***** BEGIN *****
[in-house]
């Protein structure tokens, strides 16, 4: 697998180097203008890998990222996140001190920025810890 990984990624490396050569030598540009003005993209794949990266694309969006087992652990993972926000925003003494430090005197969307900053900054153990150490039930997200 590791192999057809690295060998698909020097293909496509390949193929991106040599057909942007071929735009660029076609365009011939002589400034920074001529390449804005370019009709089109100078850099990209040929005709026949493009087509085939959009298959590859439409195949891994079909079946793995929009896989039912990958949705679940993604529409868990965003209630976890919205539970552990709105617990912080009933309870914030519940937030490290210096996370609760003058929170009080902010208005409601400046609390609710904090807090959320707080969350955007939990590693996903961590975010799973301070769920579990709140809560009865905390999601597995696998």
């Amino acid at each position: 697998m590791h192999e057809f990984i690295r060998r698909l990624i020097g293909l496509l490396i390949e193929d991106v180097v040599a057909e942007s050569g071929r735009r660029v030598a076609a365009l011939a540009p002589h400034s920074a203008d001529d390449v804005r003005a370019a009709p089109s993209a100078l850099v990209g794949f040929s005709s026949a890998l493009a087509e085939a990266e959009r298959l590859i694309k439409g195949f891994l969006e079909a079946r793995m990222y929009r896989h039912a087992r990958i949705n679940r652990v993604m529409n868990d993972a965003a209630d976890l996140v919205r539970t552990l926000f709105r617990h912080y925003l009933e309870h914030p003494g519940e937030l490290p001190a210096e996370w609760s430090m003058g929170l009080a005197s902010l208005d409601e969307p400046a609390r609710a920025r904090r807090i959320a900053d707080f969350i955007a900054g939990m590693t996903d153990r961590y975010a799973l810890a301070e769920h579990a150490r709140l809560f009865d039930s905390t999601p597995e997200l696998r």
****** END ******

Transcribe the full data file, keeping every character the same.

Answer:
[in-house]
């Protein structure tokens, strides 16, 4: 697998180097203008890998990222996140001190920025810890 990984990624490396050569030598540009003005993209794949990266694309969006087992652990993972926000925003003494430090005197969307900053900054153990150490039930997200 590791192999057809690295060998698909020097293909496509390949193929991106040599057909942007071929735009660029076609365009011939002589400034920074001529390449804005370019009709089109100078850099990209040929005709026949493009087509085939959009298959590859439409195949891994079909079946793995929009896989039912990958949705679940993604529409868990965003209630976890919205539970552990709105617990912080009933309870914030519940937030490290210096996370609760003058929170009080902010208005409601400046609390609710904090807090959320707080969350955007939990590693996903961590975010799973301070769920579990709140809560009865905390999601597995696998």
């Amino acid at each position: 697998m590791h192999e057809f990984i690295r060998r698909l990624i020097g293909l496509l490396i390949e193929d991106v180097v040599a057909e942007s050569g071929r735009r660029v030598a076609a365009l011939a540009p002589h400034s920074a203008d001529d390449v804005r003005a370019a009709p089109s993209a100078l850099v990209g794949f040929s005709s026949a890998l493009a087509e085939a990266e959009r298959l590859i694309k439409g195949f891994l969006e079909a079946r793995m990222y929009r896989h039912a087992r990958i949705n679940r652990v993604m529409n868990d993972a965003a209630d976890l996140v919205r539970t552990l926000f709105r617990h912080y925003l009933e309870h914030p003494g519940e937030l490290p001190a210096e996370w609760s430090m003058g929170l009080a005197s902010l208005d409601e969307p400046a609390r609710a920025r904090r807090i959320a900053d707080f969350i955007a900054g939990m590693t996903d153990r961590y975010a799973l810890a301070e769920h579990a150490r709140l809560f009865d039930s905390t999601p597995e997200l696998r």